The issue Rex points out with TICKET A GENT stems from pronouncing "A" as "uh" rather than "Ay." If you pronounce it as the latter (as I apparently do interchangeably with the former), it works just fine.

jae 12:55 AM  

Yes, very easy. Yesterday's was tougher. @DF the A GENT thing didn't bother me either for the same reason, the PDA thing did, and the BROAD thing was kinda cringy.

That said, mostly cute, liked it more than @Rex did.

ahecht 12:55 AM  

I liked seeing TESLAS cross LOTUS as the first Tesla model, the Roadster, was built using the chassis from the Lotus Elise.

chefwen 1:55 AM  

Pretty easy until I worked my way back up to the NW. ACUTER and EXTORT were just not coming to me. SNIFFED AROUND a little and MEDUSA came to the rescue gave me the boost that I needed.

PDA and A BROAD bothered me not a whit. Lighten up folks, it's wordplay.

SCAG was new to me also and I watch "Intervention". That damn show is an addiction, maybe I need an Intervention.

Chet 1:59 AM  

Lots of aviation in this one, with CESSNA, TICKETAGENT, BRANSON, JETSETS, CREW, HORNET, UEYS, NAS, AGONY just to name a few. I've always wanted to STRAFE something, preferably in a P-38 Lightning with a naked lady painted on the nose. Speaking of that, whenever I call out for one of my GALPALS and tell her she's a big blowsy BROAD I always do it in an empowering and not-at-all-sexist way, and they really dig it.

Jim H 2:05 AM  

Regarding PDA: doesn't anyone remember Newton and Palm Pilot anymore? (Yeah, I know, so last century...)

Anoa Bob 2:21 AM  

STRAFE turns up in grids more often than that sequence of letters would suggest. I'm thinking that it also has the distinction of being a one-definition only type word. I've only seen it used in the context of an airplane attack, not in any metaphorical or other sense.

For those keeping score at home, there are three two-for-one POC Ss at the ends of JETSET/PUN, RAFT/SAG & SWEDE/TWEET. That and several other gratuitous plurals had the POCometer needle hovering in the POC-Assisted range.

Larry Gilstrap 2:37 AM  

Not sure I'm feeling the hate for TICKET A GENT that I should feel because phonics are an element in puzzle themery? But what do I know?
I do agree that PDA clued with the Muslim thing was unfortunate, at best. Referring to a woman as A BROAD is neither flattering to the woman or the speaker. I'll admit to constantly having to STUDY a woman because I'm married to a complex, intelligent, independent person who happens to be a woman and who constantly challenges me to keep up. Lucky me!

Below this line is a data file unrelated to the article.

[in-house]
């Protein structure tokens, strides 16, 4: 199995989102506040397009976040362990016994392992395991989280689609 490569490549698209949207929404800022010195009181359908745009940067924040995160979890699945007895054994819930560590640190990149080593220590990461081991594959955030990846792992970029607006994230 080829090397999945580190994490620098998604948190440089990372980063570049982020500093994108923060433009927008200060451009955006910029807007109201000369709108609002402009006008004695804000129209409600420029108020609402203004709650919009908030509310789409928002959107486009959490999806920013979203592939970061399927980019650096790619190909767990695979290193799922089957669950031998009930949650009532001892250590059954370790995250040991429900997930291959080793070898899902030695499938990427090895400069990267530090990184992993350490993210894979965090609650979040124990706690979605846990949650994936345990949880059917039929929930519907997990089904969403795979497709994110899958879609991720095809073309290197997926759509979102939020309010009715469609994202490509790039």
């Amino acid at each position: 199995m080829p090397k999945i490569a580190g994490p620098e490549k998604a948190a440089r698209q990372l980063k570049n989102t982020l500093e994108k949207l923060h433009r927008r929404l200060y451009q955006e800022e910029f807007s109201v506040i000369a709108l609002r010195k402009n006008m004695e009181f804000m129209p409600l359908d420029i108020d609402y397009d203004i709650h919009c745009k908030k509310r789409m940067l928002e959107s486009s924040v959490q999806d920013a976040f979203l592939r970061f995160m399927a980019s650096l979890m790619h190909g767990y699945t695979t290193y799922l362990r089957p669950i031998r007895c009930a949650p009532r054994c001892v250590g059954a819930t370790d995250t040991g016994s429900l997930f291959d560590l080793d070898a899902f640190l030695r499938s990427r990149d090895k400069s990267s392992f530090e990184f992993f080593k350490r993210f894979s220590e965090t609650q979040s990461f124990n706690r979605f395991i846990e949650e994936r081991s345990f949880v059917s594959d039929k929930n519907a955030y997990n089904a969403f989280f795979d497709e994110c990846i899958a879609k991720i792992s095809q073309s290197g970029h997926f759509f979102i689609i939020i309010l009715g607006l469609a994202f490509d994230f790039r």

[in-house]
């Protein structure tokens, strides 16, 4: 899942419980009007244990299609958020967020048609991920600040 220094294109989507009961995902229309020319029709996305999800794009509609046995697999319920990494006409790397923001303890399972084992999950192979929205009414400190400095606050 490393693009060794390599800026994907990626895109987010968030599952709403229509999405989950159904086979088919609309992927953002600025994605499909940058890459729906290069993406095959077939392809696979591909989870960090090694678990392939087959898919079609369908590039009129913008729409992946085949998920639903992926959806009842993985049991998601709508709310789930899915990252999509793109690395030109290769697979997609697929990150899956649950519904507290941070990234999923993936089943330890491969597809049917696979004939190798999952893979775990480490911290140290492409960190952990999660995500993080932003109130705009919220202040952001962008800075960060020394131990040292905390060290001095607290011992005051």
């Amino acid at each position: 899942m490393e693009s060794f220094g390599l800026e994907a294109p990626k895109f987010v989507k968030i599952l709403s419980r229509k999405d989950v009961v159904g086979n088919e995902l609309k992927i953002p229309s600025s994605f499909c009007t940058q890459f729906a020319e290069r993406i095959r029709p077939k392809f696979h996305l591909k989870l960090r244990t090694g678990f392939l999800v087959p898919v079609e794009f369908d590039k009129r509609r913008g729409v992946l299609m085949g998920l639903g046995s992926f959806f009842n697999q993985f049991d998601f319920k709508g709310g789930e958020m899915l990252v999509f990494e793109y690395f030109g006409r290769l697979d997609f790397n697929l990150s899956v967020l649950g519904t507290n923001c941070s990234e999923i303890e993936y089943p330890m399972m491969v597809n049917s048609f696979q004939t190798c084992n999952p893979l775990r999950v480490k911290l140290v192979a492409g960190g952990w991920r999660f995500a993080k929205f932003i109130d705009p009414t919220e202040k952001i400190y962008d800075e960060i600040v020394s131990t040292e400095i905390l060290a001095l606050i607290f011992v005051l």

Enough about the puzzle, I'm stuck in the middle of nowhere without an ink cartridge. Sure, 70 miles away I can see one hanging on a rack. I did the puzzle on my laptop, kinda like doing a video game on a qwerty keyboard. So I get the Congratulations after 18:38, truth be told, about 10 minutes involved trying to find the yellow square. So, it was the easiest Wednesday puzzle I ever did, according to the app. How many have I done online, two? If anyone has a spare Black 61 lying around and you're in the neighborhood...

Loren Muse Smith 4:11 AM  

The sound change for A GENT didn’t register with me. AGENT is reparsed to A GENT. No biggie. I guess in retrospect having at least one more themer with a sound change would’ve been better, but, really, I just saw the words as they were written and that was that. Haven’t we seen themers that had us revisiting words, reparsing them into new phrases where the pronunciation changes in some of them?

I kept going back and looking for the RISK A VERSE clue. Did Poe try poetry? Yup.

The theme reminds me of an old joke where a guy sitting at a bar orders a beer, drinks it, and one of his arms vanishes. Drinks another, and the other arm disappears. And on and on – leg, leg, torso all vanish… The bartender asks if he wants another, and he says, “Nah – better quit while I’m a head.”

@Punctuated equilibrium - good point on the ADAMA/ALDO cross. After I read your post, I went back to check that part and saw that I hadn’t even filled in the D. Oops.

I’ll TEAM UP with @chefwen and @jae on this one. This theme was a cuter idea than most I can come up with.

Hartley70 4:13 AM  

I saw one of these themers yesterday in an email. "Two hats were hanging on a hat rack in the hallway and one said to the other, "I'll stay here, you go on a head." I find these mildly amusing, but okay for a Wednesday puzzle.